Who Uses Ripple and Why?
Banks and payment providers are now implementing Ripple and utilizing their Ripple Network Payment System. To indicate transfer of payments, they use XRP tokens. It is crucial to note that this currency is not created for consumer use, but only to provide a greater degree of liquidity to banks during transactions. Ripple also uses fiat currencies like euros, pounds, yen, and dollars.
Why It’s Used: For a technology to become sustainable, it must solve its problems. The problem that Ripple aims to eradicate is to reduce the processing fee and time in global transactions. Trillions of dollars go down the drain every year due to poor coordination and slow fund settlement by banks. The absence of a streamlined international network results in this problem.
For instance, say you want to transfer some money from your account in Canada to a bank in the United States. To do this, your banks try to create a pathway of internal links. These intermediary banks then establish a path to transfer your money. Needless to say, each bank takes a processing fee along the line which results in high cost and time.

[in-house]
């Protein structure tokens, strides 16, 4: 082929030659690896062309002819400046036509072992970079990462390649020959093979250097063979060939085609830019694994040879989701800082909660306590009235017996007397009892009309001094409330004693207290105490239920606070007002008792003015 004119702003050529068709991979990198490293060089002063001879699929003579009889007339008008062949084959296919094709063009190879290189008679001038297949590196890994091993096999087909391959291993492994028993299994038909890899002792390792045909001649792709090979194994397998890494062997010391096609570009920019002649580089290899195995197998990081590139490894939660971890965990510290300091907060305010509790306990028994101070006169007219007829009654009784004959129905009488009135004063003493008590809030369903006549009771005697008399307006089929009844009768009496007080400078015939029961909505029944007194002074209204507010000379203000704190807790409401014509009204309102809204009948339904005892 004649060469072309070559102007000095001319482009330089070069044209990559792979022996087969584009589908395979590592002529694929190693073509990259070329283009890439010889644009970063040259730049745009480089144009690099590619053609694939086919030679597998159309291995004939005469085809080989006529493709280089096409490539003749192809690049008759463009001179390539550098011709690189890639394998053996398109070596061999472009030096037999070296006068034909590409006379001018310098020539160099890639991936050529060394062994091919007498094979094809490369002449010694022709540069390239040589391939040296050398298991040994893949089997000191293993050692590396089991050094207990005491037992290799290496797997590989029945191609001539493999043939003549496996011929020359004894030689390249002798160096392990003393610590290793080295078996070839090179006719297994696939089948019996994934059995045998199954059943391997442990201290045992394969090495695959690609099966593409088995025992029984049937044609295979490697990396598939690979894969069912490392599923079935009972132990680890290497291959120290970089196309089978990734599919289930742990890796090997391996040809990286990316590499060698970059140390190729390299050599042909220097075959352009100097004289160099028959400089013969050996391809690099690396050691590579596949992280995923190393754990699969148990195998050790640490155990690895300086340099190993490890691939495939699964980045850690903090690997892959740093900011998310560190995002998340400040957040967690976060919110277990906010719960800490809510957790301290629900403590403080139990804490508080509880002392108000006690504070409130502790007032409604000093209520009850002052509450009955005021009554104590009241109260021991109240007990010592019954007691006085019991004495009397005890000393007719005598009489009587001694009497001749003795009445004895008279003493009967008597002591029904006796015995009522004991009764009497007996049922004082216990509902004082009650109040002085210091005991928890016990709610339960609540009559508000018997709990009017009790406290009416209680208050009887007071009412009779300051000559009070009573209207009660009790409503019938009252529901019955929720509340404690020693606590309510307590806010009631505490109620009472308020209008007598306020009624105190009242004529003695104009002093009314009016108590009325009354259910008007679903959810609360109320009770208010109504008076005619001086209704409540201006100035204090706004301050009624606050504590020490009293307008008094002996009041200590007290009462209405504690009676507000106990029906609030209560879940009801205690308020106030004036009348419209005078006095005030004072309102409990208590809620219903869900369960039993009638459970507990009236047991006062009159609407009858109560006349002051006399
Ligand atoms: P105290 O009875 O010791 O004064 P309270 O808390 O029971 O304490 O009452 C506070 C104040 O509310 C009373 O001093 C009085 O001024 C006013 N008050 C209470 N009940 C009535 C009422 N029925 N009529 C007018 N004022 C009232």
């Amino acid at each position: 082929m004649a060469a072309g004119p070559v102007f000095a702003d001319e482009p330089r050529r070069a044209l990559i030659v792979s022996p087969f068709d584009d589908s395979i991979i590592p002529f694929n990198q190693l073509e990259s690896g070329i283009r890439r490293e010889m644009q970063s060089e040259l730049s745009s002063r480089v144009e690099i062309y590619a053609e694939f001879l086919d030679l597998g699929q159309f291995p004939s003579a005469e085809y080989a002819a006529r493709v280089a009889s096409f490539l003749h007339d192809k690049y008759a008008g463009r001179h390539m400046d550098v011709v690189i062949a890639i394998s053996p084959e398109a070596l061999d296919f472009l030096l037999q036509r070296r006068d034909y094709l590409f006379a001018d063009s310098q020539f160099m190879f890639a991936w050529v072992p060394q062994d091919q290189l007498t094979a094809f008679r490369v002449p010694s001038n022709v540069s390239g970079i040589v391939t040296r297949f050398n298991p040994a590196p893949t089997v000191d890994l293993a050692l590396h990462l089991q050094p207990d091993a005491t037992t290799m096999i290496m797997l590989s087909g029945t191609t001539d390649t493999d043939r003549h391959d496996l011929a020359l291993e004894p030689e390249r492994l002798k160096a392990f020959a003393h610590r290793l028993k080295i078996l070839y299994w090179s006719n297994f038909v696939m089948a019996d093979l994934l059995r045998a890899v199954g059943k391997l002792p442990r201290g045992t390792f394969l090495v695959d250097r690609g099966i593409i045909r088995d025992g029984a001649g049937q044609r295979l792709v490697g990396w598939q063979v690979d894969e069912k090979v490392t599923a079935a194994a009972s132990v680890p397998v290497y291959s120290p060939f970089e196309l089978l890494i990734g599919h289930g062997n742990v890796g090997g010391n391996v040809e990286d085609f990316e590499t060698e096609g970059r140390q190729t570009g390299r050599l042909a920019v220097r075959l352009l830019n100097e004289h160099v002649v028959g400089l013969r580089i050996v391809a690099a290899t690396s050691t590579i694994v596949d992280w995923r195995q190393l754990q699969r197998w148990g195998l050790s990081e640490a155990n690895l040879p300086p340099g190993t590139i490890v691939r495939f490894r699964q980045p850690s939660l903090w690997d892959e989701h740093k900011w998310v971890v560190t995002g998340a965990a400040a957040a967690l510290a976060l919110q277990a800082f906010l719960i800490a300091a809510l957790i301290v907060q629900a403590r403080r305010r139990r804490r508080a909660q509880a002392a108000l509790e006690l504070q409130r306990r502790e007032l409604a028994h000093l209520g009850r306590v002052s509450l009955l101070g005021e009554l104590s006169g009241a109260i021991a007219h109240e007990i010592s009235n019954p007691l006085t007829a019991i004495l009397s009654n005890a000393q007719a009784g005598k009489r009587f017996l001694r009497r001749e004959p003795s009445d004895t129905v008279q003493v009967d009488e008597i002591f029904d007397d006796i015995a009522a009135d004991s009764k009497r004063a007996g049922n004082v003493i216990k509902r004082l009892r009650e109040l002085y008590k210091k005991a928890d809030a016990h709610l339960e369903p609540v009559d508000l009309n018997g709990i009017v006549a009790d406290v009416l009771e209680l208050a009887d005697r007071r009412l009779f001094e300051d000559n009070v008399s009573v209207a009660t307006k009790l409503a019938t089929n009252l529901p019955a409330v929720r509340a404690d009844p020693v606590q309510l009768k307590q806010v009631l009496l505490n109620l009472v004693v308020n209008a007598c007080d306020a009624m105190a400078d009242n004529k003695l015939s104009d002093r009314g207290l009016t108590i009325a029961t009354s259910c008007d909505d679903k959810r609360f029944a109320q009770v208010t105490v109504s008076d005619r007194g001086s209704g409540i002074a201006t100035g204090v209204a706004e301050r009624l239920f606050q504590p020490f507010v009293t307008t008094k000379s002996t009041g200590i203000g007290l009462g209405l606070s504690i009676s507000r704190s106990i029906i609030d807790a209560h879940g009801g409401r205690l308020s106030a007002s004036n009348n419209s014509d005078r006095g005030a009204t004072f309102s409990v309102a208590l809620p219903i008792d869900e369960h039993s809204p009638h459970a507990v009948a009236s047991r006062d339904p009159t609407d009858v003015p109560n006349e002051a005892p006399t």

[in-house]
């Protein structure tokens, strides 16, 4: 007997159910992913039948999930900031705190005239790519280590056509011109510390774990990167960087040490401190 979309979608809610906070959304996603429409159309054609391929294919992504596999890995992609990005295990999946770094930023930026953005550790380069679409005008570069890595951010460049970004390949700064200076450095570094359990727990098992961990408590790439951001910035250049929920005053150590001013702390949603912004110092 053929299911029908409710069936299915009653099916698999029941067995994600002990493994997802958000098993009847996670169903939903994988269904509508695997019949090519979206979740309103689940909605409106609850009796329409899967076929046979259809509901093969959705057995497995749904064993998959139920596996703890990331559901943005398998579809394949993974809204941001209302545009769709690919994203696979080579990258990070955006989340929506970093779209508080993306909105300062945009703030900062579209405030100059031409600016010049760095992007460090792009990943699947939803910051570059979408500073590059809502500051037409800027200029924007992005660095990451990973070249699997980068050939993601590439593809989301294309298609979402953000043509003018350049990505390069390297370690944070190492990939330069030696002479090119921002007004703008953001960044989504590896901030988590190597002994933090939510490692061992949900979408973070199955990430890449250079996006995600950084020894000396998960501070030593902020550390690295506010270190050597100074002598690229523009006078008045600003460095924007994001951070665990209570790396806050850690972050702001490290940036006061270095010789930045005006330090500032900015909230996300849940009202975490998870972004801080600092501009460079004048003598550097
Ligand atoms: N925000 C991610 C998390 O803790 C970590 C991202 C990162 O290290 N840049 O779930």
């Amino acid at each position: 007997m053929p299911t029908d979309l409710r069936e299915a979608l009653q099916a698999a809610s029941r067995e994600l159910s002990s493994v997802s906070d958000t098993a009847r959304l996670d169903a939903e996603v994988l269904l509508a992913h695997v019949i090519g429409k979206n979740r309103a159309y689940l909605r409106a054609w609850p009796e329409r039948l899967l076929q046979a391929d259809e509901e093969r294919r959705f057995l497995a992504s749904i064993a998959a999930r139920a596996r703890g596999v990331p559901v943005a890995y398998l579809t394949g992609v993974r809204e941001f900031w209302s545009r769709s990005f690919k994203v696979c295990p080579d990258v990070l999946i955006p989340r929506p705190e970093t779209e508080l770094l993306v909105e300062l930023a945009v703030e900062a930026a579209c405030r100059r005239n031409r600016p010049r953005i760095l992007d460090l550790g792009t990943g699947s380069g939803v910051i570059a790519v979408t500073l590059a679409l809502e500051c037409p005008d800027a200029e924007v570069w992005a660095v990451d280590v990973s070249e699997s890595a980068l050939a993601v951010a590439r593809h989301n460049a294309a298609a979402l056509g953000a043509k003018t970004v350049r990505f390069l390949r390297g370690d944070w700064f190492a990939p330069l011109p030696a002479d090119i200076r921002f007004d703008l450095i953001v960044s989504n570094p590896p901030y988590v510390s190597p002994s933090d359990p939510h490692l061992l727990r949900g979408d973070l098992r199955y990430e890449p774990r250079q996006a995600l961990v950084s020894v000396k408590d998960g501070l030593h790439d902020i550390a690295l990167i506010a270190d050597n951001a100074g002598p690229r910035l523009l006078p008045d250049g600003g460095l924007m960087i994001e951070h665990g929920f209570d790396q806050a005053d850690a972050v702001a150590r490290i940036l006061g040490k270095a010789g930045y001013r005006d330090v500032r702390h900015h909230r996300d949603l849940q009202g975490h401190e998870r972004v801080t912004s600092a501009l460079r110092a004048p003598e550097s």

On the contrary, payments with XRP can be settled in less than 4 seconds. The transaction cost is also significantly lower (0.00001 XRP). Their network is currently capable of handling 1400+ transactions in a single second. They offer three products to banks which are as follows:
|This software allows settlement of cross-border payments with end-to-end tracking. This also gives users a messaging option so that they can confirm the transactions in real time.||This is the feature that banks use when they want liquid assets. It uses XRP for financial payments.||This is the feature that banks use when they want liquid assets. It uses XRP for financial payments.|
Is Ripple A Good Investment?